Help with job interview issue

  1. Hey everyone,

    I hope someone can help me here. I had a job interview today for a position in a field that I'm trying to break into (training and development). It started out a little rocky because I was so nervous, and this was my first interview in four years. It ended up being really good after I warmed up, though, and I think I nailed it because the interviewers told me I was up against one other candidate. They are going to see if any other resumes come along and I will hear from them by the end of June.

    While the interview went well and the 3 of us had a good conversation, I sensed vibes from the main interviewer and I chalked my interpretation of her demeanor up to nervousness (on my part). While the 2nd interviewer was very nice, the main interviewer had a bit more of an attitude. They are a newly formed department and there are a lot of restructuring issues that are going on at once, and I thought they weren't very good at interviewing because they didn't seem to know how to get the information they needed out of the questions they asked me.

    Anyway, they told me I should send a list of references, and here is where the problem lies. I chose 3 colleagues that could more than adequately represent me, one of whom supervised me on several projects. Apparently, this was not enough for the main interviewer. She wrote back and said that she HAD to speak to a current or former boss, but she didn't want to jeopardize my current job situation, but she had to speak to someone who supervised me.

    WTH?! My current situation at work is so bad that if I tell my boss that she needs to vouch for me, I'm out the door. If I were to give this interviewer the information she wanted, and if for some reason I wasn't chosen, I'd be in deep trouble, anyway. Why would she say she doesn't want to jeopardize my current job and yet ask for the information? I've never encountered someone so pushy before like this. Also, this is my first real job and I've been here for four years, and I don't have any former bosses, outside of part time job or internship positions, who can vouch for me, anyway. I know it's normal for interviewers to want to speak to a boss, but I thought it was after an offer was made and they'd drop the issue if they felt a candidate would lose their current job. And the relationship with my current boss is tenuous as it is, which is why I'm hunting to begin with!

    I did write back the main interviewer and told her I couldn't reveal my supervisor's information unless I had a firm offer in hand, and that the one reference that had supervised my work would hopefully be able to give her the information she needed. Was this the right thing to do? What should I do if another place is this demanding? How does reference checking work? I'm really sad to lose this job if it comes to it, but I won't put up with demanding people, either.

    Sorry this post is so long! TIA!
  2. I would give the name of the people who supervised you at internships. Those are supervisors. And most employers KNOW that speaking with your current employer is a big taboo. If you give her 2-3 names of former internship supervisors, she should be happy--especially if your current job is your first "real" job.

    One thing to keep in mind. Watch how prospective employers treat you as an applicant. This is my theory--if they're rude, unhelpful, demanding, etc. to you as an applicant, they're probably worse when you're an employee...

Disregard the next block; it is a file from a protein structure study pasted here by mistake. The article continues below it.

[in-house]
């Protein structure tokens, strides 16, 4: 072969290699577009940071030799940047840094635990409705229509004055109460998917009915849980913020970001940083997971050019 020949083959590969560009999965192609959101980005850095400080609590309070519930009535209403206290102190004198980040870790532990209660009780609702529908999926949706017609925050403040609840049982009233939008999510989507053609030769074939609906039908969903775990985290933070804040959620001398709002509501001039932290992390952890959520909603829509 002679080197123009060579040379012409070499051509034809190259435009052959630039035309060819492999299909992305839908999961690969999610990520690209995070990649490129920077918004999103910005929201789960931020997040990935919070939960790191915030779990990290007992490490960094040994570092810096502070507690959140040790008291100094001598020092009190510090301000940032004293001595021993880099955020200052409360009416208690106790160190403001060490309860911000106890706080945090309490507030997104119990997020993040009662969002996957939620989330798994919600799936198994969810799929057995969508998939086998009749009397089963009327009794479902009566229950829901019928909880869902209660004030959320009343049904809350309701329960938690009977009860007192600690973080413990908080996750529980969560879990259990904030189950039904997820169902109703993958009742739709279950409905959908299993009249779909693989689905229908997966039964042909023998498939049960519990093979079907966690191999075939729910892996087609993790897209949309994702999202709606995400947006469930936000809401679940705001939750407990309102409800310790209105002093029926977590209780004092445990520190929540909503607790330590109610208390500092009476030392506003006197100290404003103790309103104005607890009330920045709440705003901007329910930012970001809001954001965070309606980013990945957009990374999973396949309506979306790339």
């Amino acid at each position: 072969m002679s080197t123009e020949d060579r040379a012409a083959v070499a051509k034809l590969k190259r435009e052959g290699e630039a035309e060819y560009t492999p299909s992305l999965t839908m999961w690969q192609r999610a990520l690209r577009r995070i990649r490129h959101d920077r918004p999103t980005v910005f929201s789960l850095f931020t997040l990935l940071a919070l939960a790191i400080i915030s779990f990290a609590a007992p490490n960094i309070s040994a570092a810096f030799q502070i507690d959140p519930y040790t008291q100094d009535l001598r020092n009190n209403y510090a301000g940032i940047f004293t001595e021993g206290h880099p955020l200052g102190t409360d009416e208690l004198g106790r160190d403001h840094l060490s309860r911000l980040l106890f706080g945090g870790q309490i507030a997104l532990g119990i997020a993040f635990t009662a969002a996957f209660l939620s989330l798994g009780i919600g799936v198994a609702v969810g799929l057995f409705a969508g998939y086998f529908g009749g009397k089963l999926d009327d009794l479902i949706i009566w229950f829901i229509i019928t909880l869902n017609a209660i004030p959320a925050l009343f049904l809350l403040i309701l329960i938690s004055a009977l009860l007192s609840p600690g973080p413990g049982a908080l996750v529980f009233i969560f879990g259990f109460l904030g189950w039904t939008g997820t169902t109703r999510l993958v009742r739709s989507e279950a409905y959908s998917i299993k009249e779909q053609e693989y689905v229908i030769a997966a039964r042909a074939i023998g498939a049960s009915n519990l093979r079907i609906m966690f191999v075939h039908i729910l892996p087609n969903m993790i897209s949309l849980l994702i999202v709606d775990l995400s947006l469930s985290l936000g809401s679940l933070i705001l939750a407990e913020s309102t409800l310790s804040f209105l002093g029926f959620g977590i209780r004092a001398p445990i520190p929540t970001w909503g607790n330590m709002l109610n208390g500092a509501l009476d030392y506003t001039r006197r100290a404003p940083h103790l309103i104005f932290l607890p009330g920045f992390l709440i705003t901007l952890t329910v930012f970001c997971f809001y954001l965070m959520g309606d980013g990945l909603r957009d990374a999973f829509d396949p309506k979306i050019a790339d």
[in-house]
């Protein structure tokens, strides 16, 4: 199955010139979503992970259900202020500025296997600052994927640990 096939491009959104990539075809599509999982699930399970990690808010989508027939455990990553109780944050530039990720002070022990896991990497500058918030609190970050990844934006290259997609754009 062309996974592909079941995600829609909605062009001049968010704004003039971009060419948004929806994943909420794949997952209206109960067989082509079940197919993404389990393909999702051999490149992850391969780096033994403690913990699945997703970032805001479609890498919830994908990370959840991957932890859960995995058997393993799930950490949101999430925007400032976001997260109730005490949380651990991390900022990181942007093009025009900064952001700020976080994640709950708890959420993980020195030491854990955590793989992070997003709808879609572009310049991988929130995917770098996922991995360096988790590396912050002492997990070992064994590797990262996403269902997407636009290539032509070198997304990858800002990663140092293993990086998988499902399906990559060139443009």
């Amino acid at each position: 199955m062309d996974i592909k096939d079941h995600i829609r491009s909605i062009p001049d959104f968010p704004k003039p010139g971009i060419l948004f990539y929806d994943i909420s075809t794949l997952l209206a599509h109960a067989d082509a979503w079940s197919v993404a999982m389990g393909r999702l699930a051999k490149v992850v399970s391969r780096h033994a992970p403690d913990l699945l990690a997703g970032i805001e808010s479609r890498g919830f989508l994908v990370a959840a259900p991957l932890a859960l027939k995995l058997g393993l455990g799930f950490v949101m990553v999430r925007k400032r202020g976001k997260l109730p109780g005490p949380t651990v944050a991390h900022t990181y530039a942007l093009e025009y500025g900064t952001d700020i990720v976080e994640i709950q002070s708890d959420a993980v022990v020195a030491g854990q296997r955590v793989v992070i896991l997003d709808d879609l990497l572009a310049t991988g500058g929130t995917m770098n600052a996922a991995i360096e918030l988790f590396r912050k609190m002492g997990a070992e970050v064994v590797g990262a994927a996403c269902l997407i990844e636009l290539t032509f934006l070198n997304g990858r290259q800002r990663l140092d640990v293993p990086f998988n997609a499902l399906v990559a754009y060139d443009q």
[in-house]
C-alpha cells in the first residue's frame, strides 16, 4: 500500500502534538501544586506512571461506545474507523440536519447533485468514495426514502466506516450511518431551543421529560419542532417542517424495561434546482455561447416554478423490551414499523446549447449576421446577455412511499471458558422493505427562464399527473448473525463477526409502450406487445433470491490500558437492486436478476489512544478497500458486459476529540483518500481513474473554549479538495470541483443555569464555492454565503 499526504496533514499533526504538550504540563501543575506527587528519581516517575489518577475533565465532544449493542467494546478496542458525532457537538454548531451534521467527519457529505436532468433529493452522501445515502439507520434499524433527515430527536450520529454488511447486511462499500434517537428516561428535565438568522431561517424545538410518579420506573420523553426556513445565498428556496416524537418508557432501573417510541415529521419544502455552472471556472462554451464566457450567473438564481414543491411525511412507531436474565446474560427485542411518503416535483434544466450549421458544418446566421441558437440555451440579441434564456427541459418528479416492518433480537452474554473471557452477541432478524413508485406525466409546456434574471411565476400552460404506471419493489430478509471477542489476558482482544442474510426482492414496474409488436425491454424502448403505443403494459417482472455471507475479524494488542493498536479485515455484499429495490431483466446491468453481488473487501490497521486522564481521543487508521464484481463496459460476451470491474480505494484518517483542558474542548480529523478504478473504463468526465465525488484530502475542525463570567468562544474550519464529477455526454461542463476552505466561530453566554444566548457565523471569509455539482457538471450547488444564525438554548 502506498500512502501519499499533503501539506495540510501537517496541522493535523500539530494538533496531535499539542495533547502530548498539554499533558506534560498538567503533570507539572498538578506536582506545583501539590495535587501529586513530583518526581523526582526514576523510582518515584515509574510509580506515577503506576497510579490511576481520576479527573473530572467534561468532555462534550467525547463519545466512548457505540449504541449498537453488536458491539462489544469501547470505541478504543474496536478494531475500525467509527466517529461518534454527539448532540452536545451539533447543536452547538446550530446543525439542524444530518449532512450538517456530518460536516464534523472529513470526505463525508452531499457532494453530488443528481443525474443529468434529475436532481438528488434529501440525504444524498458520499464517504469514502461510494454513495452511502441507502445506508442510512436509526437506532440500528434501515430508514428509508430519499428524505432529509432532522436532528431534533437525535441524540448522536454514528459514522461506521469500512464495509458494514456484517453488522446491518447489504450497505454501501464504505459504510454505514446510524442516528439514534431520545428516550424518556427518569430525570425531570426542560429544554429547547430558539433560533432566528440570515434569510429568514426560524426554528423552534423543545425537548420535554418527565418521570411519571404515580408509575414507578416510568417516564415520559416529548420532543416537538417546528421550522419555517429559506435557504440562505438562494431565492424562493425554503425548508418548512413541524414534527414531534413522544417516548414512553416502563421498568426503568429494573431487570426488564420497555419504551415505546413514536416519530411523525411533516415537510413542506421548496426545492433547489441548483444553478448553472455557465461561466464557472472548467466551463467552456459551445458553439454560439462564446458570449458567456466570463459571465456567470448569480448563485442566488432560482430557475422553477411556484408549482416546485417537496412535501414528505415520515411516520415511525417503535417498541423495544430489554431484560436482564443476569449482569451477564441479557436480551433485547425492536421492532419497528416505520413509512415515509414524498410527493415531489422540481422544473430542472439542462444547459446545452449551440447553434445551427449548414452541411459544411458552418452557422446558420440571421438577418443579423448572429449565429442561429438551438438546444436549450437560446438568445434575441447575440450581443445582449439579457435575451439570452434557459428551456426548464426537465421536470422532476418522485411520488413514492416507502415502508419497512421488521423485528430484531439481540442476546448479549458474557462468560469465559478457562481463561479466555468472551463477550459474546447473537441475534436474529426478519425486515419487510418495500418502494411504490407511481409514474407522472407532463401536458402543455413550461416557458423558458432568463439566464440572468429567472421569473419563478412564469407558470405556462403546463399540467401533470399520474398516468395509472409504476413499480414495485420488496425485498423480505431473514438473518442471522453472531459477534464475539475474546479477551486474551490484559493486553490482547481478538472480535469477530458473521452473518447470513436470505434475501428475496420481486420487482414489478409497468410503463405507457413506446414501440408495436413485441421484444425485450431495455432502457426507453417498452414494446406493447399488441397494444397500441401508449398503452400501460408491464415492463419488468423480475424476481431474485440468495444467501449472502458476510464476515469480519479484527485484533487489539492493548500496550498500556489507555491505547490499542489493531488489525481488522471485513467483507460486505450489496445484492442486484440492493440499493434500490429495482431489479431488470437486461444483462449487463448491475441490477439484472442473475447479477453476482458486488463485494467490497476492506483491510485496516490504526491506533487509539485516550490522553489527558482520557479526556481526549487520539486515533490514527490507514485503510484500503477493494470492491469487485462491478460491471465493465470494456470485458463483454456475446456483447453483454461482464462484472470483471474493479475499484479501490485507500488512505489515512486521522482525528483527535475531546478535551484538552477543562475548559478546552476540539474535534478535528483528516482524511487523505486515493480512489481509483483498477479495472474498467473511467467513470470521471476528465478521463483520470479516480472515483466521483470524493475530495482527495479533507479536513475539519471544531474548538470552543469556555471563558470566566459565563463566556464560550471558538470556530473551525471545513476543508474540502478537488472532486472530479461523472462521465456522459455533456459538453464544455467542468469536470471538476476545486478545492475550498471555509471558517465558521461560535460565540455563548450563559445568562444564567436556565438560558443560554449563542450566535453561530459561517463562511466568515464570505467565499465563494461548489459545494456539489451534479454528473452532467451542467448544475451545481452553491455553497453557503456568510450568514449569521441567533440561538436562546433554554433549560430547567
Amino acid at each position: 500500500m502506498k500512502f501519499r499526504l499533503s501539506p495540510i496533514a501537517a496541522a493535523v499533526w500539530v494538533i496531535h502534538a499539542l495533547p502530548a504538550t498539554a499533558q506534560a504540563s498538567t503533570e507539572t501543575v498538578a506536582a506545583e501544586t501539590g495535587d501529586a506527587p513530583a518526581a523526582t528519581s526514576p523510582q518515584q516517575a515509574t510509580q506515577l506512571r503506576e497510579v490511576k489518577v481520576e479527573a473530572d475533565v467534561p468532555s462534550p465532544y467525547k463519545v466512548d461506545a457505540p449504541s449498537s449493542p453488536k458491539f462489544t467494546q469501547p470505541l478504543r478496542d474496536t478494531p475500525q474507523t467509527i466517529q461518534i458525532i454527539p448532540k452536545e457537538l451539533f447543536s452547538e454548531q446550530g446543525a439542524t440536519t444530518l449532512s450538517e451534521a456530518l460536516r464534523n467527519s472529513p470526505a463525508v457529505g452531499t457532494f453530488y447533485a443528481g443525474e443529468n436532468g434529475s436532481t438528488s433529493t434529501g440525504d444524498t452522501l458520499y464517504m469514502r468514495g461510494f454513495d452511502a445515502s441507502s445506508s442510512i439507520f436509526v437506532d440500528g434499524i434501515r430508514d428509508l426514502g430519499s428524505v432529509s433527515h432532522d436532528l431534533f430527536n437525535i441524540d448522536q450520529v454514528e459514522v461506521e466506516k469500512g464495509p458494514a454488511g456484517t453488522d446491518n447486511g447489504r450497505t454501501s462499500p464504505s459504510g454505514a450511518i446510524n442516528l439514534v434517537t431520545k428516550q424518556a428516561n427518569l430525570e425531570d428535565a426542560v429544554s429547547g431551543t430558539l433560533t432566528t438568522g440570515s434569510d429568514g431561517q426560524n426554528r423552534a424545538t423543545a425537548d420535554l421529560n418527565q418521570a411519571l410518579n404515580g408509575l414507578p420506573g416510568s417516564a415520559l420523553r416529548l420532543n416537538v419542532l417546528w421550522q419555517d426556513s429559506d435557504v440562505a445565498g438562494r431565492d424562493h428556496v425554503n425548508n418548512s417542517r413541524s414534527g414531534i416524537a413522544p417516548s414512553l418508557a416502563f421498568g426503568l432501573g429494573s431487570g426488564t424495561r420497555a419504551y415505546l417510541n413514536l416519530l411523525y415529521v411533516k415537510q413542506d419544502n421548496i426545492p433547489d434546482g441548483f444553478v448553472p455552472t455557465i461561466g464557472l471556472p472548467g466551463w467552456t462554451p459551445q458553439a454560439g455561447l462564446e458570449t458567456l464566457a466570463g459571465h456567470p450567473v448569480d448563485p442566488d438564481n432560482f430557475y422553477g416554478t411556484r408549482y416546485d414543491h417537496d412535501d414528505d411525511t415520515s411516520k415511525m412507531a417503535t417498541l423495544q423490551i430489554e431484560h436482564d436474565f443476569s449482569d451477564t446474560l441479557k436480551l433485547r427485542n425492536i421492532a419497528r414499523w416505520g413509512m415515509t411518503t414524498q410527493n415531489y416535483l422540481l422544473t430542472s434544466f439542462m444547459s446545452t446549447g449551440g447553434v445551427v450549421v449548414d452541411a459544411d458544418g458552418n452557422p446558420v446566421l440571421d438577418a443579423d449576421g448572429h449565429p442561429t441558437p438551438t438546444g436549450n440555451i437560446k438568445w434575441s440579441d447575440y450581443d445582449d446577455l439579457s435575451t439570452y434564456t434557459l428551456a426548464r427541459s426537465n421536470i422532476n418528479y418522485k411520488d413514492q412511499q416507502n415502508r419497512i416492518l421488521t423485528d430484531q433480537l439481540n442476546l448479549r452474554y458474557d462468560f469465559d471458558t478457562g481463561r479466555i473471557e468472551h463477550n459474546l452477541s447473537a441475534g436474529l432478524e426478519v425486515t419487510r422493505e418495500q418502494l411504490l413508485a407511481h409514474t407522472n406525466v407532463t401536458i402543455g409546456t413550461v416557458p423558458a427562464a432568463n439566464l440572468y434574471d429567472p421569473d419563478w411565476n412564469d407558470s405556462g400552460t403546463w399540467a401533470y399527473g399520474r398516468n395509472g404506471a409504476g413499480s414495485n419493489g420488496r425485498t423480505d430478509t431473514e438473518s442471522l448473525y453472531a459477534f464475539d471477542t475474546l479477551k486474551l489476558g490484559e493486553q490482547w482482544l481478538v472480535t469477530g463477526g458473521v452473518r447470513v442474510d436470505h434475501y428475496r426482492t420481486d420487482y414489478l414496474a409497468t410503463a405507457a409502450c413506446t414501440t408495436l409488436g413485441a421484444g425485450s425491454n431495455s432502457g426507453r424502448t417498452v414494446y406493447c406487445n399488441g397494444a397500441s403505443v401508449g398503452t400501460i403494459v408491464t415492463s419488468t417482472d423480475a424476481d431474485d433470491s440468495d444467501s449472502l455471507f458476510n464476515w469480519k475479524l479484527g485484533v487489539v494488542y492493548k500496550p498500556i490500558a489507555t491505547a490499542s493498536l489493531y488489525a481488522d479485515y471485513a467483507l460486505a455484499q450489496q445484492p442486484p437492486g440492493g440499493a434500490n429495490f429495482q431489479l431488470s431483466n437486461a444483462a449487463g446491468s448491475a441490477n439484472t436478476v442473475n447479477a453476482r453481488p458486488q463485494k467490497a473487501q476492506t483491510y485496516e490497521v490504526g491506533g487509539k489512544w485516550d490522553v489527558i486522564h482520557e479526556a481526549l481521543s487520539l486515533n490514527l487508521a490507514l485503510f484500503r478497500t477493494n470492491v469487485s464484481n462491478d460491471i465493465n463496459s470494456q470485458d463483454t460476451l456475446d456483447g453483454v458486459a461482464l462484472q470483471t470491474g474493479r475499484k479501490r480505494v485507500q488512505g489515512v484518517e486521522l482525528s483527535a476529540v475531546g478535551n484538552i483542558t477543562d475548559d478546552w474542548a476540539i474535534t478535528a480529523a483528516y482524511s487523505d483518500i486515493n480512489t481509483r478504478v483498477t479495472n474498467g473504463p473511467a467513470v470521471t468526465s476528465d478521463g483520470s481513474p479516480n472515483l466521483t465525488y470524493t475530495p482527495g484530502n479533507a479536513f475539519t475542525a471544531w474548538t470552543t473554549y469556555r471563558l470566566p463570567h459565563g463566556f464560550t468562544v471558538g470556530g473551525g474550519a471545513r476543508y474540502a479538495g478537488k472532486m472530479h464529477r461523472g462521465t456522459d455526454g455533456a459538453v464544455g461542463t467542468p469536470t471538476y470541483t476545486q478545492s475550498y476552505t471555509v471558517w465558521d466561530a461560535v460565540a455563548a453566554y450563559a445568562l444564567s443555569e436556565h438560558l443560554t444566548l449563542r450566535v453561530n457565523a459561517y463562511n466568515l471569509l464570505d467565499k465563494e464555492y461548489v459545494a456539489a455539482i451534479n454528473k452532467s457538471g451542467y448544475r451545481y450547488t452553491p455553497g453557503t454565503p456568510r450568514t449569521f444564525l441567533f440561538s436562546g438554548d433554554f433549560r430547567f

3. I has a job interview last week and I got asked for references. I only gave them for previous jobs, not my current position. Theres no way you have to provide your current job as a reference - you dont want them to know you're looking for a new job so why would they be a reference? You should explain to her that as there is no firm offer from them, you cannot jeapardize your current job by letting them know you are job searching
  4. Not sure if she was asking for that specific reference to test how you would gracefully deny her request or if she is a complete half wit. Either way, it is not customary to request a reference (other than a confidential confirmation about your comp. from HR) from your current employer.
  5. Yessiree! :yes:

    I've been in the corporate recruiting field for over 12 years...I think this particular interviewer is unprofessional and unrealistic if she is demanding that you give your current supervisor's name & contact info before you have an offer in hand. It is simply not appropriate or professional for a potential future employer to expect a candidate to jeopardize his/her current employment without an offer. I think you did a good job explaining your situation, and offering other individuals who have first-hand work experience to act as references in this "in-between" time.

    Some companies do this: they check references from previous jobs and then deliver the offer, but make it contingent upon a satisfactory reference check from the current supervisor. That way, they have enough information about a candidate's work history and performance to make an offer decision, and can then seal the deal upon talking with the current supervisor, after the candidate has had the opportunity to first discuss his/her plans with the current sup.

    You might consider suggesting this approach if the interviewer is still pressing to talk to your current supervisor.

    And I completely agree with Wicked :yes: ...the way companies treat candidates in the recruiting process is a very good predictor of how employees are treated.

    Good luck and keep us posted!!! :flowers:
  6. Thanks, guys. I really think I got saved big time by having this person request what she did of me and I learned so much today. Your suggestions make sense and I don't think I could take another hostile workplace. I'll keep you all updated as my search continues.